NEW DELHI: The Supreme Court verdict declaring that adultery is not a crime was widely welcomed Thursday with several lawyers and activists saying the striking down of the antiquated, colonial-era law was "a good riddance" and long overdue.
A five-judge Constitution bench headed by Chief Justice Dipak Misra was unanimous in striking down Section 497 of the Indian Penal Code dealing with the offence of adultery, holding it manifestly arbitrary, archaic and violative of the rights to equality and equal opportunity to women.
The offence of adultery entailed a maximum punishment of five years, or with fine, or both.
Senior Supreme Court lawyer Prashant Bhushan termed the verdict a fine judgement that did away with an "antiquated" law.
Another fine judgement by the SC striking down the antiquated law in Sec 497 of Penal code, which treats women as property of husbands & criminalises adultery (only of man who sleeps with someone's wife). Adultery can be ground for divorce but not criminal https://t.co/hVtUlpzxep— Prashant Bhushan (@pbhushan1) September 27, 2018
Congress MP and president of women's wing of the party Sushmita Dev agreed with him.
Excellent decision to de-criminalise adultery. Also a law that does not give women the right to sue her adulterer husband & can’t be herself sued if she is in adultery is unequal treatment & militates against her status as an individual separate entity. https://t.co/kx4rvkwxxd— Sushmita Dev (@sushmitadevmp) September 27, 2018
Her party colleague Priyanka Chaturvedi lauded the verdict, saying there are some laws that need to be changed, modified or removed with time.
"It was a 150-year-old law which does not have a place in new India but at the same time we also want to note that adultery is not normal and can be a ground for divorce which in my opinion is a very fair judgement keeping in mind the country we live in and the century we are living in," she said.
Kavita Krishnan, Secretary, All India Progressive Women's Association (AIPWA), and a CPI(M-L) Polit Bureau member, said decriminalising adultery is welcome and was long overdue.
Decriminalising of #Adultery is welcome and long overdue. Adultery is now grounds for divorce not crime. The law criminalising men for relations with some other man's wife was patriarchal, assumes wife is husband's property and has no autonomy. Good riddance #AdulteryVerdict— Kavita Krishnan (@kavita_krishnan) September 27, 2018
The National Commission of Women chief Rekha Sharma, too, welcomed the judgement and said it should have been removed long time ago.
"It is a welcome decision and every country in the world has abolished it. It was long due. It is a forward looking judgement," she added.
"This is a law from the British era, although British had done away with it long back, we were still stuck with it," she said.
The All India Democratic Women's Association also said it is pertinent to note that most of the countries, including the UK, which formerly treated adultery as a crime, have decriminalised it.
All India Majlis-E-Ittehadul Muslimeen president Asaduddin Owaisi raked up the issue of triple talaq, saying the Supreme Court decriminalised sections 377 and 497, but it had just "set aside" the practice of instant divorce among Muslims, and the government made it a penal offence through an ordinance.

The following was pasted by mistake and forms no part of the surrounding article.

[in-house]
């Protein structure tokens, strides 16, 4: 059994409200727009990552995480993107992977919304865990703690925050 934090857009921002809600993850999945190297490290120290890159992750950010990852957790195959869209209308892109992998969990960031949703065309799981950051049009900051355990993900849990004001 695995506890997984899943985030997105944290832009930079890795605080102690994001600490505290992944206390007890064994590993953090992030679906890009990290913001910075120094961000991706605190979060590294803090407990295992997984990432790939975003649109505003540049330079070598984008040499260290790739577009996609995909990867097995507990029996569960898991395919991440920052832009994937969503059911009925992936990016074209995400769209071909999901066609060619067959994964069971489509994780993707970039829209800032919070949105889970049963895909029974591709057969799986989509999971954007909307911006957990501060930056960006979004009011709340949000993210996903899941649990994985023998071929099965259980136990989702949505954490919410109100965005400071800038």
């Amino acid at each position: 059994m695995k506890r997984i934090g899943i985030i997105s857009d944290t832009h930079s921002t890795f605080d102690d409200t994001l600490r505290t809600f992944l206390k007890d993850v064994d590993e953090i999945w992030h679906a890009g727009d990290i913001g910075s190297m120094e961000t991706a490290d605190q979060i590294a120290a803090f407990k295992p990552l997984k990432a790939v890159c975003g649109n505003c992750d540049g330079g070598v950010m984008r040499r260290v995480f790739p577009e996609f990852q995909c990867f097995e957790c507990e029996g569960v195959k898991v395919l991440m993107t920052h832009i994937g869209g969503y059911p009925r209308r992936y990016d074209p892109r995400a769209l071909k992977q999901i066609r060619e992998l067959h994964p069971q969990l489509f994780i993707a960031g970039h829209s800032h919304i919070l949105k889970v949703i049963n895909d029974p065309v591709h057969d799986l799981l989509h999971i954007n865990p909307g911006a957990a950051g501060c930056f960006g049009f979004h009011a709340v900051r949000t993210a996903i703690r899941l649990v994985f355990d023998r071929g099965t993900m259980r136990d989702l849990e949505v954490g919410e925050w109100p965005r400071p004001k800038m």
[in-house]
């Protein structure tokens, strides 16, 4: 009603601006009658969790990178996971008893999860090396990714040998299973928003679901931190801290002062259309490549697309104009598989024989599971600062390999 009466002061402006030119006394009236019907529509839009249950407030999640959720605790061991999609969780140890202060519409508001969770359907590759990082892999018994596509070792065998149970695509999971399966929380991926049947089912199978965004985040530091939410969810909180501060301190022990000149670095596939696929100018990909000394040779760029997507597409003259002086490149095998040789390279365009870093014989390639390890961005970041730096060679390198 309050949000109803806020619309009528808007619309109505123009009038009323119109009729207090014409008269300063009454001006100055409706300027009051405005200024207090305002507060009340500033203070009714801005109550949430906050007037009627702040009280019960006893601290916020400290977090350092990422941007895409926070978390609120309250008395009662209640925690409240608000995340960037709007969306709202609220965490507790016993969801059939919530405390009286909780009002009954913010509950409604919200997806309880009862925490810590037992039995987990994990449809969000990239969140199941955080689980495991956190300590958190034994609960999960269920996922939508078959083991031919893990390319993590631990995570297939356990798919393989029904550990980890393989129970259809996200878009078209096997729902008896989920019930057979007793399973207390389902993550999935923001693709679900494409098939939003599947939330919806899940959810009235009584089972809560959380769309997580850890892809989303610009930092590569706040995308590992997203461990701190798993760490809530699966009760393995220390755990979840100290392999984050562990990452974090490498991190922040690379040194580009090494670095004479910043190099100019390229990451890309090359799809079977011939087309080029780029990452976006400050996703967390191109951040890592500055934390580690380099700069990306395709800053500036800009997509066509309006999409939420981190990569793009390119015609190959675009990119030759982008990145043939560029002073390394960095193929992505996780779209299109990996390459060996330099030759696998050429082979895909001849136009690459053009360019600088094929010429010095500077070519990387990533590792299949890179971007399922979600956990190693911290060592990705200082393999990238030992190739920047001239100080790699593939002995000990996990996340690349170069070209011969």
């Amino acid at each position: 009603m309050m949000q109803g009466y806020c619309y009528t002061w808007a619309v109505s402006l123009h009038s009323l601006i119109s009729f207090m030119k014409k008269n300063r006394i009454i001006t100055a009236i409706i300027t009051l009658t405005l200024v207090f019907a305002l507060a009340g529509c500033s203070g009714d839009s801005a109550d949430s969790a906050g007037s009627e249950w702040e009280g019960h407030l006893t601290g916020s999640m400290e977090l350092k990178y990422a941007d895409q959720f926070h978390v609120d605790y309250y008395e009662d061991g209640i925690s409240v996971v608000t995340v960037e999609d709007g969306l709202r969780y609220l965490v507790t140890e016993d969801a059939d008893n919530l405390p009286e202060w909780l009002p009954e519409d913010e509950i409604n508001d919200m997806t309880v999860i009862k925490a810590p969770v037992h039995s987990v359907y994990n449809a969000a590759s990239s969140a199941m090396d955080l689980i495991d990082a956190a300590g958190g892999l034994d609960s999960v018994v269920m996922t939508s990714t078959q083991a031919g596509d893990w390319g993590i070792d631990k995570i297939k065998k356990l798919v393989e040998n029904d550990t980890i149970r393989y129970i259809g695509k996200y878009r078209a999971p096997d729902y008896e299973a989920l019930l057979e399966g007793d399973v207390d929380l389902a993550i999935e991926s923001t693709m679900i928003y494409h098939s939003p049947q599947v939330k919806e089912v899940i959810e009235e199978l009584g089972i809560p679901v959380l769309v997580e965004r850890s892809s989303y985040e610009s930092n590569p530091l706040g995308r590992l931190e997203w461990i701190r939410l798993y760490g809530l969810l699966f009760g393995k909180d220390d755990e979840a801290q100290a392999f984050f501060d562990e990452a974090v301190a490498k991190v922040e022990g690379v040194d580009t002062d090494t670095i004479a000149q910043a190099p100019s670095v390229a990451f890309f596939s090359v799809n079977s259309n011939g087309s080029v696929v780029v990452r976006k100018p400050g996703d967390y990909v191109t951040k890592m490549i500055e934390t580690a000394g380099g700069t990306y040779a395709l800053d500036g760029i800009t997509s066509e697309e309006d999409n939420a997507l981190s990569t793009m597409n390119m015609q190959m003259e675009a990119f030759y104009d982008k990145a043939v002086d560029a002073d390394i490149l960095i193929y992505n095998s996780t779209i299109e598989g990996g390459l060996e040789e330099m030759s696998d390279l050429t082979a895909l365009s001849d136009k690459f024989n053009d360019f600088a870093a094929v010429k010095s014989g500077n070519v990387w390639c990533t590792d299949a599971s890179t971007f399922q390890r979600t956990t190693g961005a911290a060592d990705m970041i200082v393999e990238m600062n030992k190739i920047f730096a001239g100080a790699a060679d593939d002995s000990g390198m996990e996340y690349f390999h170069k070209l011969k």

The Supreme Court didn’t say Triple Talaaq is Unconstitutional but “set it aside “but Apex Court has said 377 & 497 is Unconstitutional will Modi Government learn from these judgments and take back their Unconstitutional Ordinance on Triple Talaaq— Asaduddin Owaisi (@asadowaisi) September 27, 2018
According to social activist Ranjana Kumari, "patriarchal control" over women was unacceptable.
"We welcome the judgement by the SC striking down the 158yr old law based on Victorian values, in Sec 497 of Penal code, which treats women as property of husbands & criminalises adultery.
Patriarchal control over women's body unacceptable," she tweeted.
Amnesty International India said on Thursday the Supreme Court's judgement declaring that adultery is not a crime is a "positive" step towards achieving equal rights for all and upholds individual dignity.
Some experts, however, sounded a note of caution over the verdict, calling it anti-women and warning that it could give a licence to people to have "illegitimate" relationships.
Delhi Commission for Women chief Swati Maliwal said decriminalising adultery completely is just going to add to the pain of women in the country.
"Totally disagree with the Supreme Court judgement on adultery. The judgement is anti-women. In a way, you have given an open general license to the people of this country to be in marriages but at the same time have illegitimate relationships," she said.
Social activist Brinda Adige also sought clarity and asked whether the verdict allows polygamy.
"Because we know that men very often marry two, three times and there is so much of problem when the first, second or third wife is abandoned. If adultery is not a crime, how is this woman even going to file a case against the husband who might desert or abandon her. It's a concern," she said.
Congress leader Renuka Chowdhury agreed with her.
"This is like criminalising the triple talaq law. They have done that but now the men will just abandon us or not give us talaq. They will have polygamy or nikah hallala which creates hell for us as women. I am glad it's not a crime anymore but I do not see how it helps.
The court should give us clarity," she said.